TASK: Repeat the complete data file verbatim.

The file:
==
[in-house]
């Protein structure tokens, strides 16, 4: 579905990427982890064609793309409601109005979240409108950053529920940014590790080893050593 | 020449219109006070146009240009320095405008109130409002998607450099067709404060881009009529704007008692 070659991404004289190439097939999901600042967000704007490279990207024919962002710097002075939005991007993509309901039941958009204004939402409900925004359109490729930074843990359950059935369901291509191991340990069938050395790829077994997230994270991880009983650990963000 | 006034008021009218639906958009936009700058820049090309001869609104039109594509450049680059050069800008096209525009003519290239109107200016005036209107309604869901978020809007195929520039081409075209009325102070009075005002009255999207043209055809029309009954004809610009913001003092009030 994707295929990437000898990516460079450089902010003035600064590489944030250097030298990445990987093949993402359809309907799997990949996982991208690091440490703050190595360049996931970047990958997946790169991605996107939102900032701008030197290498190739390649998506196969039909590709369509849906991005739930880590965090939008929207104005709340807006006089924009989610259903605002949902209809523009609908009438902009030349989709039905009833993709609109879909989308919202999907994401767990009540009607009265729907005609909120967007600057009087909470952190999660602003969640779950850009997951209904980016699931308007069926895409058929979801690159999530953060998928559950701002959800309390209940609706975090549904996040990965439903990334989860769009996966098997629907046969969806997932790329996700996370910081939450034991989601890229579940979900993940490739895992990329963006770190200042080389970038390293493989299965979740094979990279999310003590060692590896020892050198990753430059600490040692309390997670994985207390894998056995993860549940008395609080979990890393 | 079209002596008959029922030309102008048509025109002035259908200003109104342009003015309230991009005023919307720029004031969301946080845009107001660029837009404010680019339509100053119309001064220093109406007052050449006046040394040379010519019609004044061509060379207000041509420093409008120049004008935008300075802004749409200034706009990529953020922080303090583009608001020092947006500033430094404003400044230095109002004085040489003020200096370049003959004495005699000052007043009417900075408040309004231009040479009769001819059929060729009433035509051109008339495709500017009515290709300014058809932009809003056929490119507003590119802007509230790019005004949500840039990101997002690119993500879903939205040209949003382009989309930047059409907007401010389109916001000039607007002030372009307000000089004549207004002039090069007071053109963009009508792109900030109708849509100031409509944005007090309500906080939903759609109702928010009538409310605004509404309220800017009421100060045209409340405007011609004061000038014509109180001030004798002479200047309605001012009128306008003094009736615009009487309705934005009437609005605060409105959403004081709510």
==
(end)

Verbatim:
[in-house]
């Protein structure tokens, strides 16, 4: 579905990427982890064609793309409601109005979240409108950053529920940014590790080893050593 | 020449219109006070146009240009320095405008109130409002998607450099067709404060881009009529704007008692 070659991404004289190439097939999901600042967000704007490279990207024919962002710097002075939005991007993509309901039941958009204004939402409900925004359109490729930074843990359950059935369901291509191991340990069938050395790829077994997230994270991880009983650990963000 | 006034008021009218639906958009936009700058820049090309001869609104039109594509450049680059050069800008096209525009003519290239109107200016005036209107309604869901978020809007195929520039081409075209009325102070009075005002009255999207043209055809029309009954004809610009913001003092009030 994707295929990437000898990516460079450089902010003035600064590489944030250097030298990445990987093949993402359809309907799997990949996982991208690091440490703050190595360049996931970047990958997946790169991605996107939102900032701008030197290498190739390649998506196969039909590709369509849906991005739930880590965090939008929207104005709340807006006089924009989610259903605002949902209809523009609908009438902009030349989709039905009833993709609109879909989308919202999907994401767990009540009607009265729907005609909120967007600057009087909470952190999660602003969640779950850009997951209904980016699931308007069926895409058929979801690159999530953060998928559950701002959800309390209940609706975090549904996040990965439903990334989860769009996966098997629907046969969806997932790329996700996370910081939450034991989601890229579940979900993940490739895992990329963006770190200042080389970038390293493989299965979740094979990279999310003590060692590896020892050198990753430059600490040692309390997670994985207390894998056995993860549940008395609080979990890393 | 079209002596008959029922030309102008048509025109002035259908200003109104342009003015309230991009005023919307720029004031969301946080845009107001660029837009404010680019339509100053119309001064220093109406007052050449006046040394040379010519019609004044061509060379207000041509420093409008120049004008935008300075802004749409200034706009990529953020922080303090583009608001020092947006500033430094404003400044230095109002004085040489003020200096370049003959004495005699000052007043009417900075408040309004231009040479009769001819059929060729009433035509051109008339495709500017009515290709300014058809932009809003056929490119507003590119802007509230790019005004949500840039990101997002690119993500879903939205040209949003382009989309930047059409907007401010389109916001000039607007002030372009307000000089004549207004002039090069007071053109963009009508792109900030109708849509100031409509944005007090309500906080939903759609109702928010009538409310605004509404309220800017009421100060045209409340405007011609004061000038014509109180001030004798002479200047309605001012009128306008003094009736615009009487309705934005009437609005605060409105959403004081709510």